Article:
You might have it in your mind that once you start making more money later in your career, it is then that you can start saving and investing money. This of course, is a very dangerous belief. Why? Because of the power of compounding interest.
There’s an urban legend that Einstein once said, “compound interest is the most powerful force in the universe”. Now, whether or not Einstein actually said this is irrelevant because it is indeed, a powerful concept that everybody trying to get ahead financially must understand. Scratch that, I would go even further – a deep understanding of compound interest is required if you want to be financially secure.
Compound interest gets thrown around by financial advisers and gurus often, but they fail to explain the concept that is easy to understand. Compound interest is simply the interest calculated on your initial savings plus interest calculated on accumulated interest from prior periods. Or as Investopedia.com states it as, “interest on interest”. The big benefit of compound interest happens over a long period of time, which is why it’s important for you to budget a large chunk of your pay to go towards your savings and investing bucket, and not get up into the day-to-day fluctuations of your portfolio.
Let me give an example that will showcase the importance of saving and investing early in your career. In this example, “Johnny“ invests $7,500 per year from 25 years old until 45 years old. He then never contributes a single dime to his retirement account for the rest of his life. At the age of 45, Johnny will have $309,365* in his retirement account. Now, fast forward 20 years when Johnny is 65 years old, (again, assuming no contributions to this account from 45-65 years old) he will have a staggering $1,197,144*.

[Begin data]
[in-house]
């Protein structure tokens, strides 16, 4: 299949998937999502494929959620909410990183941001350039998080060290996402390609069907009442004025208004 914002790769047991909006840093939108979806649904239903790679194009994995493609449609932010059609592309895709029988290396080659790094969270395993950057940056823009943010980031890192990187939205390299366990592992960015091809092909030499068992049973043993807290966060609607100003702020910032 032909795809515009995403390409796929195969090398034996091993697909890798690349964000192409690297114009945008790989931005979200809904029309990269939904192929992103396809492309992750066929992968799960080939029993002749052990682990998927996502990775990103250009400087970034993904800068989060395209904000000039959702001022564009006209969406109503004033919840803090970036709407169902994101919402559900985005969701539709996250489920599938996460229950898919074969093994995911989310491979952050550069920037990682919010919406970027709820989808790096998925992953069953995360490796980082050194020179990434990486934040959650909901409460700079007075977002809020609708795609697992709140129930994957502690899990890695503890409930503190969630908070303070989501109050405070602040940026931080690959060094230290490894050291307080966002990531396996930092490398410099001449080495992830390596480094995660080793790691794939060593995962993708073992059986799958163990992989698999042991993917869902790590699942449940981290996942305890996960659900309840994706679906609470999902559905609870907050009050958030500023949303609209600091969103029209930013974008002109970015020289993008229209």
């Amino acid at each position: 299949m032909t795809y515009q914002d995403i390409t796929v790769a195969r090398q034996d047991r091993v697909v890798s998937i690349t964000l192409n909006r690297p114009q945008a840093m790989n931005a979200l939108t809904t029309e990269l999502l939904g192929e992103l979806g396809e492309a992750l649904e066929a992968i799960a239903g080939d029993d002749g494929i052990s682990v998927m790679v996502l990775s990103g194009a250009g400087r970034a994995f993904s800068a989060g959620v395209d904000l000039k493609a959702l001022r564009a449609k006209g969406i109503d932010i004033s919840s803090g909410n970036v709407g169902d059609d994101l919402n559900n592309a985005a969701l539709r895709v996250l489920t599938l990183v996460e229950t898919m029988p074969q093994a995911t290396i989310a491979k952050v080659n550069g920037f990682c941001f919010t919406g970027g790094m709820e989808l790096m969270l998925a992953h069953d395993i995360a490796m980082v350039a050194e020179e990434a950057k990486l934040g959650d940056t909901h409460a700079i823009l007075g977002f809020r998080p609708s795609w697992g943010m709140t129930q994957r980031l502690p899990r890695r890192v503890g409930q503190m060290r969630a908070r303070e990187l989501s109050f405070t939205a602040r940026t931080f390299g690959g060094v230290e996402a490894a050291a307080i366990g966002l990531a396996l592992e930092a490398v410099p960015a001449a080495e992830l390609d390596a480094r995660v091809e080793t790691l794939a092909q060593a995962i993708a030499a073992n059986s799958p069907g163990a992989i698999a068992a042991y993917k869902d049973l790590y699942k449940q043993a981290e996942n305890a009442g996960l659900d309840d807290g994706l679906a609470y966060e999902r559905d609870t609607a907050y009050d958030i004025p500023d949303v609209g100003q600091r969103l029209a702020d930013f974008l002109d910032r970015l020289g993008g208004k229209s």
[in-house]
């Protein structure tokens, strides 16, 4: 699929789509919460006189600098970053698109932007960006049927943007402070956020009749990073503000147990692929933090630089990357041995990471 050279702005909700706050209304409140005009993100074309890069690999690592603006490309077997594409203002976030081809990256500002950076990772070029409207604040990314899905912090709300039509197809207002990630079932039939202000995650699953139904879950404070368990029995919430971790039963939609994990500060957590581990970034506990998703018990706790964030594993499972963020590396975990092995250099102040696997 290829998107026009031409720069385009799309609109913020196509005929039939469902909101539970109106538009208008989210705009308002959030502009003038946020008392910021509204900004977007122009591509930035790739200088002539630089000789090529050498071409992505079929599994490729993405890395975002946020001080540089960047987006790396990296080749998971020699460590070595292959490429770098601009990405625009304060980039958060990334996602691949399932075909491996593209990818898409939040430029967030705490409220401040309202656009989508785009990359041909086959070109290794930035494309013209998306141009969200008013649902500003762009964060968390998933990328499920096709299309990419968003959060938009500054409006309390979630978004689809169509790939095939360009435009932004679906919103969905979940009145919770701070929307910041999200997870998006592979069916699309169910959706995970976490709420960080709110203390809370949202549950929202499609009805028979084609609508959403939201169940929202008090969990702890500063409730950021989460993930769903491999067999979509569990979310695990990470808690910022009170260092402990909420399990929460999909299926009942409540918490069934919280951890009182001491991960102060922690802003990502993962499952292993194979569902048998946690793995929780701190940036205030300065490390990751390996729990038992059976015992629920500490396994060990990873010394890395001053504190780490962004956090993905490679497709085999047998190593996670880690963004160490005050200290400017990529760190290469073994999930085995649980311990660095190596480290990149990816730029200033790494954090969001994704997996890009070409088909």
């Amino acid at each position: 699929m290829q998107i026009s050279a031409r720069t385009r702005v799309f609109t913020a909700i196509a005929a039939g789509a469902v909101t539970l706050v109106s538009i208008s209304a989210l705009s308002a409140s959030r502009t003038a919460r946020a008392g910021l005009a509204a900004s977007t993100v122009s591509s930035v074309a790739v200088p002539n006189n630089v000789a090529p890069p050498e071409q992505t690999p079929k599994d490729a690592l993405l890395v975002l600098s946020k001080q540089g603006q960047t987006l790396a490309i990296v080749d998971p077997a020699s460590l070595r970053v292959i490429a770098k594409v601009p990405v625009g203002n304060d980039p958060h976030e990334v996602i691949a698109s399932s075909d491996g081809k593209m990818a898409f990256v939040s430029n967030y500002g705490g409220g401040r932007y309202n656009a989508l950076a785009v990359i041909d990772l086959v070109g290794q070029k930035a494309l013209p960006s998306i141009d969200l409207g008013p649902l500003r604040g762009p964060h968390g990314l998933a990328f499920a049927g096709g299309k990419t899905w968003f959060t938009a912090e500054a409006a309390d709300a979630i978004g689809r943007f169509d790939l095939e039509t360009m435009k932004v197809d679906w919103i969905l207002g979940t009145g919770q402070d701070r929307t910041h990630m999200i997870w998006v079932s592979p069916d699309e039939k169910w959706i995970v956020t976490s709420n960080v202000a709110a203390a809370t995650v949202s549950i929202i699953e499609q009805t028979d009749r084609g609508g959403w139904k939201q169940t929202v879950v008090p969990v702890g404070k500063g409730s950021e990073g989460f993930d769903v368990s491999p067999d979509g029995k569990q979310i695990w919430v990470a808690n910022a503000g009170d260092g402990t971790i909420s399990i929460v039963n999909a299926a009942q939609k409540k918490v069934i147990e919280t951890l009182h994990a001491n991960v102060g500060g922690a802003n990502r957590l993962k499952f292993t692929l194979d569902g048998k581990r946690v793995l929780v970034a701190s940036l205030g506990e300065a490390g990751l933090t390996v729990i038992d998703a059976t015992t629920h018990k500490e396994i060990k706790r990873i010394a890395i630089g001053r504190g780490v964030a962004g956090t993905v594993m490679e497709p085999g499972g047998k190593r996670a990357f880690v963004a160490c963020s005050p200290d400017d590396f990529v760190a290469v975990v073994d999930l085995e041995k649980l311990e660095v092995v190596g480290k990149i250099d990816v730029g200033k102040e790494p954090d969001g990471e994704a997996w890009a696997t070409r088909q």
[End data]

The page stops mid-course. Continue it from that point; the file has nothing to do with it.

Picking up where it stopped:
Now let’s take a look at Johnny’s friend Jane. Jane had it in her mind that saving was not important in her 20s and 30s. Jane decided that spending money on fancy cocktails at the new trendy bar that just opened was much more important. Jane was living for today and not planning for tomorrow. Finally at 45 years old, she realized she needed to get serious about her retirement and budgeted for $10,000 per year to put into an investment account. When Jane is 65 years old, she will have $412,486* in savings. Take a look at the difference in net worth between Johnny and Jane in the chart below:
Because Jane decided to wait until she was 45 years old to save and invest, she ended up with only 1/3 of what Johnny was able to accumulate, or an $800k difference. This is despite having saved for the exact amount of years (20), AND even saving $2,500 more than Johnny every year. Why? The power of compound interest.
*Account balances are calculated under the assumption of an after-tax rate of return of 7%